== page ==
Related: Ted Cruz embraces unexpected label: Obamacare customer

“I intend to speak in support of de-funding Obamacare until I am no longer able to stand, to do everything that I can to help Americans stand together and recognize this grand experiment three and a half years ago is quite simply not working,” Cruz said ahead of his infamous, 21-hour faux filibuster in protest of passing a budget that would include funding for the health care law. Less than two years later, Cruz said he’d sign up for Obamacare as he could no longer insure his family through his wife’s insurance at Goldman Sachs.

What the RNC said on gay marriage: “For the GOP to appeal to younger voters we do not have to agree on every issue, but we do need to make sure that young people do not see the Party as totally intolerant of alternative points of view. Already, there is a generational difference within the conservative movement about issues involving the treatment and the rights of gays—and for many younger voters, these issues are a gateway into whether the Party is a place they want to be.” 

What Cruz said: “Traditional marriage” is the only kind. He’s supported legislation that would allow states not to recognize same-sex marriages from other states; he called the Supreme Court’s decision not to hear appeals on five state’s gay marriage legalizations (effectively legalizing it) “tragic and indefensible” and in 2012, he said he disagreed with the “statement” he says his opponent made by attending a gay pride parade.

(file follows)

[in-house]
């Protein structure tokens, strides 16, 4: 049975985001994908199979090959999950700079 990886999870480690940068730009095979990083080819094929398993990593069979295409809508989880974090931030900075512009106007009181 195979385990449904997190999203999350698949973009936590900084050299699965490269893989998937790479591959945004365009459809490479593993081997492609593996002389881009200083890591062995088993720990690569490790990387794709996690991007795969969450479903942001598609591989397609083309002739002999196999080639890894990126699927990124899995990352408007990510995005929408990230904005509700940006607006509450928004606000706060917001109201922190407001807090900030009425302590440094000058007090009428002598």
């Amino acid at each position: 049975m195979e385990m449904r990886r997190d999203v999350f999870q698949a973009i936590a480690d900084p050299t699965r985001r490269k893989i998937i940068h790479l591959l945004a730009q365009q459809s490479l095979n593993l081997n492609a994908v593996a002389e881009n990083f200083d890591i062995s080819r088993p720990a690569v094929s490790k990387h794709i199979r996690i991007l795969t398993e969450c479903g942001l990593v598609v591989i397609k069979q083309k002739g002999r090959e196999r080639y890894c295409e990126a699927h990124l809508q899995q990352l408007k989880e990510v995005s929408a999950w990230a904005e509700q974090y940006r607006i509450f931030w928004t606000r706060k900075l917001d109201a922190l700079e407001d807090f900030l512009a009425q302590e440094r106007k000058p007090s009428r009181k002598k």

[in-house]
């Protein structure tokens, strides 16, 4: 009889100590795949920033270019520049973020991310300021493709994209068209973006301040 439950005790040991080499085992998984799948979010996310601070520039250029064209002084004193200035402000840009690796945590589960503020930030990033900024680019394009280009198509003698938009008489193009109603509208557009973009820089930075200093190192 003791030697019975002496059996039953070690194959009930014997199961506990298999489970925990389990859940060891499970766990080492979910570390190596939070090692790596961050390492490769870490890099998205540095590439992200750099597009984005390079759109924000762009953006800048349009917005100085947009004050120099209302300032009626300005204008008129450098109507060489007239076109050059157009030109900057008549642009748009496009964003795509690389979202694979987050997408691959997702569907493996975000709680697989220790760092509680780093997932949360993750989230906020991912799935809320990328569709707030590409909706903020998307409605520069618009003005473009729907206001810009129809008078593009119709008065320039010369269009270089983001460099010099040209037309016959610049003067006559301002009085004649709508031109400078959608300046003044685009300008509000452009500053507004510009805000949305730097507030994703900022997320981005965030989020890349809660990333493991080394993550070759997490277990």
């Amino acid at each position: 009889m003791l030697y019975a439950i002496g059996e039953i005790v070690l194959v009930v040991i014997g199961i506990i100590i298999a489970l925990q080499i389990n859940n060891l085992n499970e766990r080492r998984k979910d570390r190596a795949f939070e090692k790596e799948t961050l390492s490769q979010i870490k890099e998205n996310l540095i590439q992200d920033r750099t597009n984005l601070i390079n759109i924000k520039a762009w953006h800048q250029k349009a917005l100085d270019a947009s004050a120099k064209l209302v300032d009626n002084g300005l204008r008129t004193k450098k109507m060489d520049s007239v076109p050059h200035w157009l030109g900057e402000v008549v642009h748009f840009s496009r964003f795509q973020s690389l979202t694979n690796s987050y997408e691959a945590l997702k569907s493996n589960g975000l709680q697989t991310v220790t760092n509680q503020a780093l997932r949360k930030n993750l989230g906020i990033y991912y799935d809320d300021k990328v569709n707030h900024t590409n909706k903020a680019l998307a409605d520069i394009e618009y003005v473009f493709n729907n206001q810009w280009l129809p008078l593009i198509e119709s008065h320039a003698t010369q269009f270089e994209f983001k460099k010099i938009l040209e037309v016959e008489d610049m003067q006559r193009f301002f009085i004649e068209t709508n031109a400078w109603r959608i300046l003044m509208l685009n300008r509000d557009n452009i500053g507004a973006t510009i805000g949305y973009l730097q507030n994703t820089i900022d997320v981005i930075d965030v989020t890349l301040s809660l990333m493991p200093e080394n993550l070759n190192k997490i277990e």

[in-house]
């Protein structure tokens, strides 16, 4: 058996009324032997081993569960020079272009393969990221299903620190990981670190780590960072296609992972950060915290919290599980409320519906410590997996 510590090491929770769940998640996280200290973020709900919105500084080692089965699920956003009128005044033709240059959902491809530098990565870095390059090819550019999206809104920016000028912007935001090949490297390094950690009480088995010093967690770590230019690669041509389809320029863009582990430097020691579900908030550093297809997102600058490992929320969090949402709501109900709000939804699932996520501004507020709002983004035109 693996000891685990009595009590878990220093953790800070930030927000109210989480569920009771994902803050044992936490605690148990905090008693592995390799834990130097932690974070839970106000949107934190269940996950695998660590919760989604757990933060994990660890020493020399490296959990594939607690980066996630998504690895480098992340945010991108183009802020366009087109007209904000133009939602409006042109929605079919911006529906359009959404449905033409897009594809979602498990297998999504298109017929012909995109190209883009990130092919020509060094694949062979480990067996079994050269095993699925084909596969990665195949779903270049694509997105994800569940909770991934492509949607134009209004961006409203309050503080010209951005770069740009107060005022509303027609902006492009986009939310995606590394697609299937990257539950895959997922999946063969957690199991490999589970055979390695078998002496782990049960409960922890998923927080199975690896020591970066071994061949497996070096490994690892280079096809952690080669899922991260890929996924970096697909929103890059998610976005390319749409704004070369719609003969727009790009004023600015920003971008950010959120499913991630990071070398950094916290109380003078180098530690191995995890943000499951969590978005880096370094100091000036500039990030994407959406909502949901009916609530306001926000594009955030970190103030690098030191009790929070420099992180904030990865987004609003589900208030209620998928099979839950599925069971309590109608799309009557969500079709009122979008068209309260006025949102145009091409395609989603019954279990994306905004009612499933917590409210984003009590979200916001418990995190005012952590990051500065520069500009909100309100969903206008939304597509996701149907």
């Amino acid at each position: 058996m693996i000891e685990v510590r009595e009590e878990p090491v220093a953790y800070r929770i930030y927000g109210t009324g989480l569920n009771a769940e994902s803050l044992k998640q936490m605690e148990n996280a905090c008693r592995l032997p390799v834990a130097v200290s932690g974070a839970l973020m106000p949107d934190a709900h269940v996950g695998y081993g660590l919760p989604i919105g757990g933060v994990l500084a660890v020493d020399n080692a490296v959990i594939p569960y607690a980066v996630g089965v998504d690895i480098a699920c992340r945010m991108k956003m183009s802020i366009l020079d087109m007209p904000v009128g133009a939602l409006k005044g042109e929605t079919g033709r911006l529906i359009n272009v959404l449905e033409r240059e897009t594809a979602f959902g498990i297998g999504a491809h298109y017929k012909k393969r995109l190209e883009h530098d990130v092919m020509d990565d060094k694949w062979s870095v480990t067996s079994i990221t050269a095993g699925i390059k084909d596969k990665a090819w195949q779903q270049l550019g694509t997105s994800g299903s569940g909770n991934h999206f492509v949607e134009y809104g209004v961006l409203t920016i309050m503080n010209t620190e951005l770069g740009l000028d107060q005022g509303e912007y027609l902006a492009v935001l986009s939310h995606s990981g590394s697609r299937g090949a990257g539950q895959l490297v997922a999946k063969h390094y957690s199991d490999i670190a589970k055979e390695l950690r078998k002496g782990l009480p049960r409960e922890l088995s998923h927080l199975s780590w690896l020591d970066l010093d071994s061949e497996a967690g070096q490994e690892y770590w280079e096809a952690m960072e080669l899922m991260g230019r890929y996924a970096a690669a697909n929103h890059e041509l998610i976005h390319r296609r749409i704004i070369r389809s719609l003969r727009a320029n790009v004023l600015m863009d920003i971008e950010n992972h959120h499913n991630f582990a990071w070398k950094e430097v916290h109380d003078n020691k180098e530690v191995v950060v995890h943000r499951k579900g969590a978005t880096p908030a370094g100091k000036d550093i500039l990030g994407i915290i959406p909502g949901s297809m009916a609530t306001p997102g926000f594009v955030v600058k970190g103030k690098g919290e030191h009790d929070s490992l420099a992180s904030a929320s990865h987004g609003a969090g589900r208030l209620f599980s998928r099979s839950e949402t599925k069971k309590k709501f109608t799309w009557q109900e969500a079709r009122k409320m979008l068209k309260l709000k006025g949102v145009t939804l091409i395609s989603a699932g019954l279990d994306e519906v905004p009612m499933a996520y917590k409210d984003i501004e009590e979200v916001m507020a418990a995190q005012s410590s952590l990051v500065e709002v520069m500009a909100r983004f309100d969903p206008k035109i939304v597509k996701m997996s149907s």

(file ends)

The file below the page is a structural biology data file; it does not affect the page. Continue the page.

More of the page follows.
What the RNC said on women:  “When it comes to social issues, the Party must in fact and deed be inclusive and welcoming. If we are not, we will limit our ability to attract young people and others, including many women, who agree with us on some but not all issues.” 

Indeed, polls show women are more likely to support pro-choice legislation and same-sex marriage.

What Cruz said: “Instead of a federal government that works to undermine our values, imagine a federal government that works to defend the sanctity of human life and uphold the sacrament of marriage,” Cruz said on Monday, a nod to his far-right stance on a host of social issues.

Cruz calls Roe v. Wade a “dark anniversary,” birth control “abortifacients,” and once argued that protecting a women’s right to abortions is “a very real manifestation of a war on women, given the health consequences that unlimited abortion access has had on many women.”

Cruz’s announcement at Liberty University made clear that he intends to prioritize evangelical voters, who are among the country’s most conservative voters when it comes to social issues.

“Today, roughly half of born again Christians aren’t voting,” he said “They’re staying home. Imagine instead millions of people of faith all across America coming out to the polls and voting our values.”

RNC

Ted Cruz ignores the GOP playbook

Updated